More Money For Creators: NFT Minting Platform Zora Initiates New Revenue Split

The platform is now giving creators nearly half of the funds earned from free mints and all of the profits made from paid mints.

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  • Zora, an NFT creation platform, started a revenue split to help creators earn more money.
  • Popular NFT creators Bobby Kim and Latashá will release new mints on Zora this week.

Zora, the popular non-fungible token (NFT) minting platform, is updating its revenue split model to put more money back into the pockets of creators, as the debate about artist royalties continues.

The creator-focused platform charges collectors a flat minting fee of 0.000777 ETH (about $1.40) per NFT minted. Beginning on Thursday, Zora will automatically split funds earned from its mint fees with creators, providing them with a larger slice of the pie in the hopes of incentivizing more creators to release projects on its site.

Creators will now receive a minimum of 42.9% of the mint fees earned from free mints, while 100% of revenue generated from paid mints will go back to creators. Developers will also be rewarded for building on Zora's protocol, expanding the pool of who gets paid for their role in an NFT drop.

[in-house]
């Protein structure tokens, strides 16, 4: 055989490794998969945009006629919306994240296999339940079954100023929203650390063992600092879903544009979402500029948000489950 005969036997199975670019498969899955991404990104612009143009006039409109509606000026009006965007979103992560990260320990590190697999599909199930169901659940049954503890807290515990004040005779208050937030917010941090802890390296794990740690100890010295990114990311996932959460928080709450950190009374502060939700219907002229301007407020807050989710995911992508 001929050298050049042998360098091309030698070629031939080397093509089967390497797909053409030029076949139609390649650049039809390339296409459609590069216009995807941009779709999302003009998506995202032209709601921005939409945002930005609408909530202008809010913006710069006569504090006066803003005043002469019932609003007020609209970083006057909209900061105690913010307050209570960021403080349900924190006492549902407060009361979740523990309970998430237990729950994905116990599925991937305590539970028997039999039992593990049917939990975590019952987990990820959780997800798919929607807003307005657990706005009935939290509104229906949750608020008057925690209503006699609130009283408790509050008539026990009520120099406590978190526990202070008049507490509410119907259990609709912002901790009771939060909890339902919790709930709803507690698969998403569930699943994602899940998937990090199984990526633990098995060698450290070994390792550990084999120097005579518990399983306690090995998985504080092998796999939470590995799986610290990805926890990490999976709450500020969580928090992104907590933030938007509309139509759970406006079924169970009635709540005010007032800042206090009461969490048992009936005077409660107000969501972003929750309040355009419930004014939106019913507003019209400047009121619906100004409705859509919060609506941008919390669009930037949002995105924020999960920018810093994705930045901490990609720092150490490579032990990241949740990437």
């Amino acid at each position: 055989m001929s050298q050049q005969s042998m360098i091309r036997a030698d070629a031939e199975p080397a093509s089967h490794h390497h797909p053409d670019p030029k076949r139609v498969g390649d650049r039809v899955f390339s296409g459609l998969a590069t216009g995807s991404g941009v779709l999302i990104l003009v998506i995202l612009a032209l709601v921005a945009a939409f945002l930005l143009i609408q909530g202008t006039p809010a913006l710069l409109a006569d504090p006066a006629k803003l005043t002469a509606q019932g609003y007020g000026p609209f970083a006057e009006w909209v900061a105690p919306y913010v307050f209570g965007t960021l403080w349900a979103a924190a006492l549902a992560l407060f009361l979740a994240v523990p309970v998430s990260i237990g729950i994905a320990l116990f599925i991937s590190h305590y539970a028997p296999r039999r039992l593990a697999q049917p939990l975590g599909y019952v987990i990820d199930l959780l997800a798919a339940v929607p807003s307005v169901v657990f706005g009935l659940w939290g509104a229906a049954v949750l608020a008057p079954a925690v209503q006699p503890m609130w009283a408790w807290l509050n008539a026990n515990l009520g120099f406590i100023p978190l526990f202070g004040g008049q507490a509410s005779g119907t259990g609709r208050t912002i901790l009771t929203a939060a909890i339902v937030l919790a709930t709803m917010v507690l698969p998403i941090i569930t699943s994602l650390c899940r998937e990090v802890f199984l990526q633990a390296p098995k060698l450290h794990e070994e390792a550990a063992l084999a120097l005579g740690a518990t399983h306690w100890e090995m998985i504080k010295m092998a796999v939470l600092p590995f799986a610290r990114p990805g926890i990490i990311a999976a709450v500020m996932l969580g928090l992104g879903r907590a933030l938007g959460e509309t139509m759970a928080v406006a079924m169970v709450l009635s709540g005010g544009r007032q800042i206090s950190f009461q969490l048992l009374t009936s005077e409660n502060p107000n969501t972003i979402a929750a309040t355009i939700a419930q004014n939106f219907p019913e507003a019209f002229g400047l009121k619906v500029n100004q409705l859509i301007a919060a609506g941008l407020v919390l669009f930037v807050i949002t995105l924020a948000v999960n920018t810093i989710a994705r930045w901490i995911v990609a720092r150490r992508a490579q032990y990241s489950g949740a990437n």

Zora has continued to iterate on its revenue model as attitudes toward creator royalties have shifted. Prior to February, the platform charged creators a 5% fee for each primary sale of an NFT created using its creator toolkit. The platform does not charge a listing fee and no longer charges a creation fee.

"We didn't want to keep taking money out of creators' pockets," Dee Goens, co-founder and COO of Zora, told CoinDesk. "It's already hard enough for creators to make money in NFTs and in Web3."

A number of well-known creators will be releasing free mints on Zora this week, including Bobby Kim and Latashá, in honor of the platform's fee updates.

Goens explained that the changes are aimed at expanding its market as platforms like OpenSea continue to dominate. "We're progressing from being extractive to expansive," he explained.

Creator royalties have come into the spotlight in recent months as platforms like Blur began to adopt "royalty-optional" models tailored toward fast-paced traders. These changes, sparked by waning mainstream interest in NFTs, created tension between platforms and creators, who argued that they were the ones getting hurt the most. Earlier this month, Nansen reported that NFT royalty payments hit a two-year low, suggesting that collectors have been opting out of paying optional fees.

"I think platforms and collectors want to see creators make more money," he said. "We all should be incentivized to figure out how to do that."

Goens said that platforms need to do more to correct these wrongs by making their policies more transparent and on chain – even if that means taking a financial hit.

"At the end of the day, it's a trade-off, but it's one that Zora is willing to make," he concluded.

Edited by Toby Leah Bochan.


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Rosie Perper

Rosie Perper was the Deputy Managing Editor for Web3 and Learn, focusing on the metaverse, NFTs, DAOs and emerging technology like VR/AR. She has previously worked across breaking news, global finance, tech, culture and business. She holds a small amount of BTC and ETH and several NFTs. Subscribe to her weekly newsletter, The Airdrop.


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